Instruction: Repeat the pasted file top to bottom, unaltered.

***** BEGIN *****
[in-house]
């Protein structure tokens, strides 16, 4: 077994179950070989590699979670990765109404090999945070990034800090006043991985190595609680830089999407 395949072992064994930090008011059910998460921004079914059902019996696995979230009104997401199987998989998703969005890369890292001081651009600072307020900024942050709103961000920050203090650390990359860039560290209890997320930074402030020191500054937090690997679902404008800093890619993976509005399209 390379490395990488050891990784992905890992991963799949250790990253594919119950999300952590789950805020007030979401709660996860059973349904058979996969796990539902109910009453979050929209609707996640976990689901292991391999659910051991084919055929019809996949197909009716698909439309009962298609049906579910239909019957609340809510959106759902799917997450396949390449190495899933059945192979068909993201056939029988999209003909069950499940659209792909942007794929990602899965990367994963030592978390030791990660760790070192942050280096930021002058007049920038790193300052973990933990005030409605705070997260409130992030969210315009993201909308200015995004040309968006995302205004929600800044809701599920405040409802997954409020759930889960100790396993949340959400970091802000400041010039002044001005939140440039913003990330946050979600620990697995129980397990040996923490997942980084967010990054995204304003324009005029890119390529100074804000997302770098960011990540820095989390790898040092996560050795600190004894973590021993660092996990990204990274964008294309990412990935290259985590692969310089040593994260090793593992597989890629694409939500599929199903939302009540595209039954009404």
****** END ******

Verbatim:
[in-house]
């Protein structure tokens, strides 16, 4: 077994179950070989590699979670990765109404090999945070990034800090006043991985190595609680830089999407 395949072992064994930090008011059910998460921004079914059902019996696995979230009104997401199987998989998703969005890369890292001081651009600072307020900024942050709103961000920050203090650390990359860039560290209890997320930074402030020191500054937090690997679902404008800093890619993976509005399209 390379490395990488050891990784992905890992991963799949250790990253594919119950999300952590789950805020007030979401709660996860059973349904058979996969796990539902109910009453979050929209609707996640976990689901292991391999659910051991084919055929019809996949197909009716698909439309009962298609049906579910239909019957609340809510959106759902799917997450396949390449190495899933059945192979068909993201056939029988999209003909069950499940659209792909942007794929990602899965990367994963030592978390030791990660760790070192942050280096930021002058007049920038790193300052973990933990005030409605705070997260409130992030969210315009993201909308200015995004040309968006995302205004929600800044809701599920405040409802997954409020759930889960100790396993949340959400970091802000400041010039002044001005939140440039913003990330946050979600620990697995129980397990040996923490997942980084967010990054995204304003324009005029890119390529100074804000997302770098960011990540820095989390790898040092996560050795600190004894973590021993660092996990990204990274964008294309990412990935290259985590692969310089040593994260090793593992597989890629694409939500599929199903939302009540595209039954009404």